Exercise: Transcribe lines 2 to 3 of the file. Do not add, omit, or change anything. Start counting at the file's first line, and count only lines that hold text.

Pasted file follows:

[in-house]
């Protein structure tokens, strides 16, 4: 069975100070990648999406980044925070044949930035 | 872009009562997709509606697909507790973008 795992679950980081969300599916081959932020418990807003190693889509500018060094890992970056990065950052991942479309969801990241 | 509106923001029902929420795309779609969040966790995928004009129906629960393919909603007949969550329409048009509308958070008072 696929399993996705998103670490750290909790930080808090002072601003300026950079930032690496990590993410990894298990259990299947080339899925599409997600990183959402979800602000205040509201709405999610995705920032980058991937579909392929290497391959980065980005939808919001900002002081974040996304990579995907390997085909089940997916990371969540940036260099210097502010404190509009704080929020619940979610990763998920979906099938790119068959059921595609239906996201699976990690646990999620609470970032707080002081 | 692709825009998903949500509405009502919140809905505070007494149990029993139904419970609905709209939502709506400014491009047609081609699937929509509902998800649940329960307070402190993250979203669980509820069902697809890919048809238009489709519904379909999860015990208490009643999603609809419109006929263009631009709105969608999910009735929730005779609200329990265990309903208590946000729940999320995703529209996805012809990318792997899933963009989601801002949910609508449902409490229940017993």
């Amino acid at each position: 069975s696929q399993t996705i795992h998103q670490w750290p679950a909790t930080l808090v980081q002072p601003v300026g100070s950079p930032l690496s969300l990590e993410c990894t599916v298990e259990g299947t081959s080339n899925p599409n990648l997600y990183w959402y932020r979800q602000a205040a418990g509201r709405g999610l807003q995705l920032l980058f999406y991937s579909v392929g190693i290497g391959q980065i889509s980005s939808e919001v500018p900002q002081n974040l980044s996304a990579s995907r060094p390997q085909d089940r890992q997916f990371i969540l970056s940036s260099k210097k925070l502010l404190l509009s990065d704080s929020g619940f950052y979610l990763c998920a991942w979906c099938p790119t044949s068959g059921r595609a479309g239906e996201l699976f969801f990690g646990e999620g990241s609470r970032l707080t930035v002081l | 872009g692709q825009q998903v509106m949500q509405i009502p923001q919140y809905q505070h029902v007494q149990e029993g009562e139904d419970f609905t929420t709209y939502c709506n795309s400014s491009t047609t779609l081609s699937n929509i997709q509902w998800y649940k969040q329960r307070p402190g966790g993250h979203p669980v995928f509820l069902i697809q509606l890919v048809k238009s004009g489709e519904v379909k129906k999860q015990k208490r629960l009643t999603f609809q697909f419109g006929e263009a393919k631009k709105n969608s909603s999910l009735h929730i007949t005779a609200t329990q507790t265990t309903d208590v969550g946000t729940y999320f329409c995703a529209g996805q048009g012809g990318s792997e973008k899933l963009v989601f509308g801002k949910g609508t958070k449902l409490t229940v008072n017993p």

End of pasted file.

């Protein structure tokens, strides 16, 4: 069975100070990648999406980044925070044949930035 | 872009009562997709509606697909507790973008 795992679950980081969300599916081959932020418990807003190693889509500018060094890992970056990065950052991942479309969801990241 | 509106923001029902929420795309779609969040966790995928004009129906629960393919909603007949969550329409048009509308958070008072 696929399993996705998103670490750290909790930080808090002072601003300026950079930032690496990590993410990894298990259990299947080339899925599409997600990183959402979800602000205040509201709405999610995705920032980058991937579909392929290497391959980065980005939808919001900002002081974040996304990579995907390997085909089940997916990371969540940036260099210097502010404190509009704080929020619940979610990763998920979906099938790119068959059921595609239906996201699976990690646990999620609470970032707080002081 | 692709825009998903949500509405009502919140809905505070007494149990029993139904419970609905709209939502709506400014491009047609081609699937929509509902998800649940329960307070402190993250979203669980509820069902697809890919048809238009489709519904379909999860015990208490009643999603609809419109006929263009631009709105969608999910009735929730005779609200329990265990309903208590946000729940999320995703529209996805012809990318792997899933963009989601801002949910609508449902409490229940017993």
């Amino acid at each position: 069975s696929q399993t996705i795992h998103q670490w750290p679950a909790t930080l808090v980081q002072p601003v300026g100070s950079p930032l690496s969300l990590e993410c990894t599916v298990e259990g299947t081959s080339n899925p599409n990648l997600y990183w959402y932020r979800q602000a205040a418990g509201r709405g999610l807003q995705l920032l980058f999406y991937s579909v392929g190693i290497g391959q980065i889509s980005s939808e919001v500018p900002q002081n974040l980044s996304a990579s995907r060094p390997q085909d089940r890992q997916f990371i969540l970056s940036s260099k210097k925070l502010l404190l509009s990065d704080s929020g619940f950052y979610l990763c998920a991942w979906c099938p790119t044949s068959g059921r595609a479309g239906e996201l699976f969801f990690g646990e999620g990241s609470r970032l707080t930035v002081l | 872009g692709q825009q998903v509106m949500q509405i009502p923001q919140y809905q505070h029902v007494q149990e029993g009562e139904d419970f609905t929420t709209y939502c709506n795309s400014s491009t047609t779609l081609s699937n929509i997709q509902w998800y649940k969040q329960r307070p402190g966790g993250h979203p669980v995928f509820l069902i697809q509606l890919v048809k238009s004009g489709e519904v379909k129906k999860q015990k208490r629960l009643t999603f609809q697909f419109g006929e263009a393919k631009k709105n969608s909603s999910l009735h929730i007949t005779a609200t329990q507790t265990t309903d208590v969550g946000t729940y999320f329409c995703a529209g996805q048009g012809g990318s792997e973008k899933l963009v989601f509308g801002k949910g609508t958070k449902l409490t229940v008072n017993p």